1 - The First Derailment on the Parry Sound Line
Believe it or not this is a view looking almost right over where the St. Anthony’s Soccer Club, OVAR’s home, is today. The photographer is looking roughly
Canada Atlantic/Grand Trunk/Canadian national Railway Bridge Over Preston Street
This Lead to the Chaudiere. CSTM Matt-0743
north west and standing on the bridge over Preston Street of the former line to Renfrew and Arnprior, now the Queensway. The bridge in the foreground, is
over Preston Street, and it carried the Canada Atlantic/Grand Trunk/Canadian National line to the Chaudiere. At the bottom left is a siding built into the
Export Lumber company. At one time there was a streetcar line down Preston.
The only railway that remains in this area now is the OC Transpo Trillium line which runs in the former CPR trench. There are some interesting railway tales
to be told about our backyard and I will cover some of these from time to time.
The Ottawa, Arnprior and Parry Sound Railway (O.A.P.S) of J.R. Booth opened a line from the Junction with the Chaudiere Line (in the picture) in September 1893. The O.A.P.S. later became part of the Grand Trunk and ultimately the Canadian National system.
Just over a year after the opening, on Saturday 27 October 1894, the line had its first real accident. The incident was reported in all three Ottawa papers, the
Citizen, the Journal and the Ottawa Free Press.
However, the accident occurred on a Saturday night and, with no Sunday papers, the information gained on the Monday was somewhat dated and subject to
exaggeration. The three accounts differ in many details but the Ottawa Free Press seems the most likely. I have used this as the basis of the story.
“In the annals of the Parry Sound railway Saturday night's accident will be chronicled as the first that has occurred on that line. From information given it appears that a freight and a construction train were backing into the Ottawa yards together near Preston street. The steam having been shut off in the engine of the construction train, the drawbar uniting both became dislodged at one end, and falling, caught in one of the ties. The freight engine continued in motion and as a consequence a merchandise car to which the bar was attached, was raised and canted to one side. The other train, moving up, caught the misplaced car and threw it, as well as three other cattle cars, to the side of the road. In the latter were some 300 head of sheep. As soon as the doors were opened these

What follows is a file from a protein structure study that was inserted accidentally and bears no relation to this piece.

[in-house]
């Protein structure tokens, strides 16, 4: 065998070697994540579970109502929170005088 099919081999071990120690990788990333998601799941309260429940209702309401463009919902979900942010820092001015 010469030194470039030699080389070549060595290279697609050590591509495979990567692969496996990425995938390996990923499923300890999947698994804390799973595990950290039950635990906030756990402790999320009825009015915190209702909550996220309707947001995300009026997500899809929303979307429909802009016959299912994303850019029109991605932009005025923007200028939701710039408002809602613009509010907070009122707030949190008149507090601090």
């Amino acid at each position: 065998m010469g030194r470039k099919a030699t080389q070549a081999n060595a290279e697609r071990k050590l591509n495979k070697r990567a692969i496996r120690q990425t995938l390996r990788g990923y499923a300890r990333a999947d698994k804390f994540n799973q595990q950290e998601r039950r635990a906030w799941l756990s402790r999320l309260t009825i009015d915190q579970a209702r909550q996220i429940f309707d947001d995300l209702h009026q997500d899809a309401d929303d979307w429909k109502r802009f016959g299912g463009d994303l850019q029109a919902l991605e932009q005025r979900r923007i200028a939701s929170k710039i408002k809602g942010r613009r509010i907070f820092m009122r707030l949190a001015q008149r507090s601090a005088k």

scampered out, some of them falling into a pool of water, where they drowned. Eighteen in all were wounded or killed. All Saturday night and part of yesterday the hoisting engine was at work replacing the wrecked cars and last night the road was clear of all obstruction. The total loss will not reach more than $600 and officials consider the company very lucky in view of the nature of the accident.”
The Ottawa Journal added:
“Immediately after the accident a large number of men were set at work on the wreck. They worked all Saturday night and all day Sunday until 5:20 p.m. and succeeded in clearing the track in time to avoid any interference with the ordinary traffic. It was fortunate for the company that the accident happened on Saturday night instead of on a week night.
Two ballast trains coming down the line were delayed beyond Preston St. by the accident until the track was cleared.An immense crowd visited the scene of the accident yesterday. All trains were running OK this morning.”
The number of sheep involved varied from 250 to 600, probably just best to describe it as a large number. It seems the wrecking crew broke open the wooden stock cars in order to clear the line thus liberating a large number of sheep into the area. Eighteen were killed in the accident and all but fifteen were later recovered. However, it was claimed that dead sheep were being sold in the area for 40 cents to a dollar apiece.
So the next time you go to OVAR keep your eyes open for any lost sheep along Preston street.
Ottawa Valley Associated Railroaders Interchange May 2019